The following case vignette provides key concepts that could be considered when developing a plan of care for a patient who may require a controlled substance to manage their health concerns. As with any clinical situation, there are many patient variables that must be considered, including comorbid conditions, social determinants of health and their personal choices. You may choose to include different or additional health history and physical examination points, diagnostic tests, differential diagnoses and treatments depending on your patient’s context however this case vignette focuses on the aspects relevant to controlled substances.
Danny Kahan NP-Adult, specialty is palliative care
Joshi Kamakani – 70 year old male with metastatic prostate cancer
June Kamakani – patient’s wife
Kelli Kamakani – patient’s 40 year old daughter
Danny is reviewing the patient history outside the house or in the car before visiting the patient.
Joshi Kamakani is a 70 year old retired engineer that the Palliative Care home care team and I have been looking after at home for the last two months. Joshi was diagnosed with inoperable prostate cancer three years ago and has been treated with ablative hormone therapy. Six months ago, Joshi started to have pain in his hips. His oncologist ordered a CT scan and found he had metastases in his ribs, pelvis and lumbar spine. Joshi and his wife June had a meeting with the team at the cancer centre and decided not to go ahead with any further cancer treatment. Our team has been involved since.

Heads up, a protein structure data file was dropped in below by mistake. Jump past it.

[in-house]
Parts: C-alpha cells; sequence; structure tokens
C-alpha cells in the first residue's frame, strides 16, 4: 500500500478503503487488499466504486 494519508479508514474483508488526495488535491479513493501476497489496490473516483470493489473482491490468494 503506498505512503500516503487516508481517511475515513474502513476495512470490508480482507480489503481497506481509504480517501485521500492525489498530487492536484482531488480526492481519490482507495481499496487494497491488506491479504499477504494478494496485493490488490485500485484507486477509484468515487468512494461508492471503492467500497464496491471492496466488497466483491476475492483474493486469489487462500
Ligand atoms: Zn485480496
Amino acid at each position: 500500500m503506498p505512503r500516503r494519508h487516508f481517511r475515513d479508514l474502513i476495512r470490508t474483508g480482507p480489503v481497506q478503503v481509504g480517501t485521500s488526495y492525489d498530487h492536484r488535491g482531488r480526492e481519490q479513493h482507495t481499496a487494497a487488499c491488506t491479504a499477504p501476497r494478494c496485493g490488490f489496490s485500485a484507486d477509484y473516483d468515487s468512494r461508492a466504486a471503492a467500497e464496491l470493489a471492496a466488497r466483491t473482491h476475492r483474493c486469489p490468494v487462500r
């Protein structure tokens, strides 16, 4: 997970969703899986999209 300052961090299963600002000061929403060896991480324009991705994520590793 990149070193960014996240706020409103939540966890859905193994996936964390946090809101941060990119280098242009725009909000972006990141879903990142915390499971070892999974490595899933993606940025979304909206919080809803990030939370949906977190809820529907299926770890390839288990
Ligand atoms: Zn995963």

June called me yesterday and asked me to make a home visit. Joshi has been having more pain this week and has been spending most of his time on the couch. He cannot get around without assistance and is very fatigued.
Joshi’s past medical history includes hypertension and reflux. He is taking Predisone 5 mg PO BID, Leuprorelin Depot 22.5mg IM every 3 months, hydrochlorothiazide 25 mg daily and pantoprazole 40 mg daily.
For pain, Joshi takes Morphine slow release 100 mg q12h and has not needed additional medication for breakthrough pain so far.
Takes place in the home. Patient is seen reclining on couch in first floor living room. Wife and daughter present.
Danny rings the doorbell and June lets him in.
June: Hi Danny. I’m so glad you’ve come.
Danny takes off his coat and shoes and walks into the living room. Kelli is sitting with her father who is covered up with a blanket on a couch in the main living area – he is awake but obviously drowsy. He smiles at Danny and holds out his hand. Danny shakes it a sits down in a chair opposite.